News

Penn State researchers to study novel coronavirus potential to infect livestock

A grant from the U.S. Department of Agriculture will enable Penn State researchers to study the potential for SARS-CoV-2, the novel coronavirus that causes COVID-19, to infect and spread among livestock.

Flavonoids' presence in sorghum roots may lead to frost-resistant crop

​Flavonoid compounds — produced by the roots of some sorghum plants — positively affect soil microorganisms, according to Penn State researchers, who suggest the discovery is an early step in developing a frost-resistant line of the valuable crop for North American farmers.​

Determining how a coronavirus protein takes over human protein-making machinery

Jean-Paul Armache, assistant professor of biochemistry and molecular biology, has been awarded seed funding from the Huck Institutes of the Life Sciences at Penn State to use cryo-electron microscopy to study how an important SARS-CoV-2 protein binds to and takes over the human ribosome — a protein factory in the cell that the virus uses to copy itself.

Researchers identify evolutionary origins of SARS-CoV-2

By reconstructing the evolutionary history of SARS-CoV-2, the virus that is responsible for the COVID-19 pandemic, an international research team of Chinese, European and U.S. scientists has discovered that the lineage that gave rise to the virus has been circulating in bats for decades and likely includes other viruses with the ability to infect humans.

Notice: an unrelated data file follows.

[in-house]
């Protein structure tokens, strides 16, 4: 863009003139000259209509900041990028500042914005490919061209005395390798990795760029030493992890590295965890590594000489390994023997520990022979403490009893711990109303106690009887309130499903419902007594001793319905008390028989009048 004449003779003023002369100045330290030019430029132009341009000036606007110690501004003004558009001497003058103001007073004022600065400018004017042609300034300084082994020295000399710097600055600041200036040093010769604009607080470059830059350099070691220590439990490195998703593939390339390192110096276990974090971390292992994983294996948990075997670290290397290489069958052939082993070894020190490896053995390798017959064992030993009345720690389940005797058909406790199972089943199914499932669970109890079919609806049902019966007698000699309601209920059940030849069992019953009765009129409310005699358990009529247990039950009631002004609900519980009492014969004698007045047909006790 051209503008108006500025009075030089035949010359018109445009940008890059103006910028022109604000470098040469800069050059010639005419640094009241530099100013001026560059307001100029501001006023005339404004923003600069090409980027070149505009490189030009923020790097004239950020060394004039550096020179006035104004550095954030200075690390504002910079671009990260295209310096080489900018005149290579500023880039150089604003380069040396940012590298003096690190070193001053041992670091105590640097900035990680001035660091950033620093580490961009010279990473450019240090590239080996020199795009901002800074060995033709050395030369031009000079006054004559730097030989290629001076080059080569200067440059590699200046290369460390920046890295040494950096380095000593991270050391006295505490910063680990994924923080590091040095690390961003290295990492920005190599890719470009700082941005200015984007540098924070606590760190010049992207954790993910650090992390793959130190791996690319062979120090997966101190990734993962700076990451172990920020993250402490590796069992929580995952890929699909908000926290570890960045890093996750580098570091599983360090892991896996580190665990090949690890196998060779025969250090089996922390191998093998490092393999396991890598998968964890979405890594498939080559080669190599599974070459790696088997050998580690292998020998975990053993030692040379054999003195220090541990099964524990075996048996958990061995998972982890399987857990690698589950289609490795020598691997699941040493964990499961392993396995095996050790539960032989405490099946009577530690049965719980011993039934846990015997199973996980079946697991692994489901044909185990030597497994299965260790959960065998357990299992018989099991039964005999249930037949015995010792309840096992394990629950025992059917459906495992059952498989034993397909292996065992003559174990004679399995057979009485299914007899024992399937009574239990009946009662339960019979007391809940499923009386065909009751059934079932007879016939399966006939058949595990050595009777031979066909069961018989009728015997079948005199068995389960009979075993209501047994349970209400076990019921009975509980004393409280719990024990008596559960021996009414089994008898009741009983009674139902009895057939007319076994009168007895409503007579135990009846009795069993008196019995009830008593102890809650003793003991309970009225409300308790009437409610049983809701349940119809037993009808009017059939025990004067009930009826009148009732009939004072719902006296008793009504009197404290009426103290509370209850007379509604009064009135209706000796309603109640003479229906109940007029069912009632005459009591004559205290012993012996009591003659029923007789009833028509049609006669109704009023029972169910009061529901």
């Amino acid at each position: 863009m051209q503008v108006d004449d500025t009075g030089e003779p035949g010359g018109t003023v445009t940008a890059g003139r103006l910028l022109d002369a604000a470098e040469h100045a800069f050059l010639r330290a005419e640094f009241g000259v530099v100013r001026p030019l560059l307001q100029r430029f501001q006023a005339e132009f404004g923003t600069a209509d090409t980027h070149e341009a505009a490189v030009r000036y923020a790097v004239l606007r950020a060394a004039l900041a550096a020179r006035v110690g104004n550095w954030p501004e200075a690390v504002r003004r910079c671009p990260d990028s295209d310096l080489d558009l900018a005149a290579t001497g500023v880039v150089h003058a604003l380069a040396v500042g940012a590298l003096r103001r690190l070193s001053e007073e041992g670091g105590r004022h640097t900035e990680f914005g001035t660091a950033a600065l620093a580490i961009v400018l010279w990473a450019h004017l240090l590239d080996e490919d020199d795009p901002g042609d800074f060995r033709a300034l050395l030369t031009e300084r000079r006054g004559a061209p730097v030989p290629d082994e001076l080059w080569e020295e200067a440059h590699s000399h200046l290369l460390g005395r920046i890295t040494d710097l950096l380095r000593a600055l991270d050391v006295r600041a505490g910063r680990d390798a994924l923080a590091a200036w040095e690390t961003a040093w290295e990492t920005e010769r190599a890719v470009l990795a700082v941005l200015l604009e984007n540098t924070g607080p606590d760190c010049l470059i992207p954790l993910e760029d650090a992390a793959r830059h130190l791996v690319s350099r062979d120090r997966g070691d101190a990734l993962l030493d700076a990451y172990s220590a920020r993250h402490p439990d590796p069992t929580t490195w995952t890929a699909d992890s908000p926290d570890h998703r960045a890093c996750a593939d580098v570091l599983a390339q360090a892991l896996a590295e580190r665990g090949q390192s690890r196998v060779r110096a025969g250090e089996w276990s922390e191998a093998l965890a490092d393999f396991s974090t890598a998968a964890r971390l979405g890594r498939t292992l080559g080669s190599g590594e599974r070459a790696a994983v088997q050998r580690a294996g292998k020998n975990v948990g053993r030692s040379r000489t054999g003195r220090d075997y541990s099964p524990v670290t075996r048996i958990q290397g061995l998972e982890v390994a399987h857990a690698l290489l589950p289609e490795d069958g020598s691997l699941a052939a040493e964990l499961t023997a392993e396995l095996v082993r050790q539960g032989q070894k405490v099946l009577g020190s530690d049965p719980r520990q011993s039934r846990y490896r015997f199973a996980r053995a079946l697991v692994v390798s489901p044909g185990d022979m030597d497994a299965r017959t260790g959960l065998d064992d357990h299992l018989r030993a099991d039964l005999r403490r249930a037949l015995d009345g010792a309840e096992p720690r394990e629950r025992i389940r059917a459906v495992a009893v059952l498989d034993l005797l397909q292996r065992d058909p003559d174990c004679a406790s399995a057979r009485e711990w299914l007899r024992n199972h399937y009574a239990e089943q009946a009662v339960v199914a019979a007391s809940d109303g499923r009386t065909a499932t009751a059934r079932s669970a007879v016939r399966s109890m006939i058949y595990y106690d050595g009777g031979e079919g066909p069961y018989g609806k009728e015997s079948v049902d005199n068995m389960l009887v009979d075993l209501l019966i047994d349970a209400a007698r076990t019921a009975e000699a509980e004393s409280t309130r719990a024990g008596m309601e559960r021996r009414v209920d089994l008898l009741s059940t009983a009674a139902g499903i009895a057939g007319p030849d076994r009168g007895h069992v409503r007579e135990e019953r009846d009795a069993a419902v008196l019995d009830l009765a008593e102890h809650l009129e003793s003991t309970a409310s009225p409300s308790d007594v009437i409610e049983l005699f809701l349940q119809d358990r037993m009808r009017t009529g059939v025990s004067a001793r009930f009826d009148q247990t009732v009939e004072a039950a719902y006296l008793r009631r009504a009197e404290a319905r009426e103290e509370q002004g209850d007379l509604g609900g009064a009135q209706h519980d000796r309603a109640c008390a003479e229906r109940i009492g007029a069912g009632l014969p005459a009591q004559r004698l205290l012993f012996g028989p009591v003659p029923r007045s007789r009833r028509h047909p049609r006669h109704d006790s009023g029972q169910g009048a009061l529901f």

Researchers to examine relation of dysfunctional brain hubs to mental disorders

The National Institutes of Health has awarded Penn State researchers a $1.85 million grant to develop a new way to test if dysfunctions in certain areas of the brain lead to mental health complications and brain disorders. If successful, the research could lead to better mental health treatments.

Researchers offer solution for one of synthetic biology's biggest problems

A team of Penn State and University of Washington researchers recently developed a new algorithm to help prevent the failure of engineered genetic systems, or organisms engineered to have new capabilities.

Custom nanoparticle regresses tumors when exposed to light

A unique nanoparticle to deliver a localized cancer treatment inhibits tumor growth in mice, according to a team of Penn State researchers.

Genes affecting brains and brawn?

Genes located in "copy number variants" (CNVs) — parts of chromosomes that are missing in some individuals and duplicated in others — that are associated with neurodevelopmental disorders affect more than just brain development, according to new research..

Tuberculosis spread from animals to humans greater than previously thought

The number of human tuberculosis (TB) cases that are due to transmission from animals, as opposed to human-to-human transmission, may be much higher than previously estimated, according to an international team of researchers. The results could have implications for epidemiological studies and public health interventions.

New image of a cancer-related enzyme in action helps explain gene regulation

New images of an enzyme in action as it interacts with the chromosome could provide important insight into how cells — including cancer cells — regulate their genes.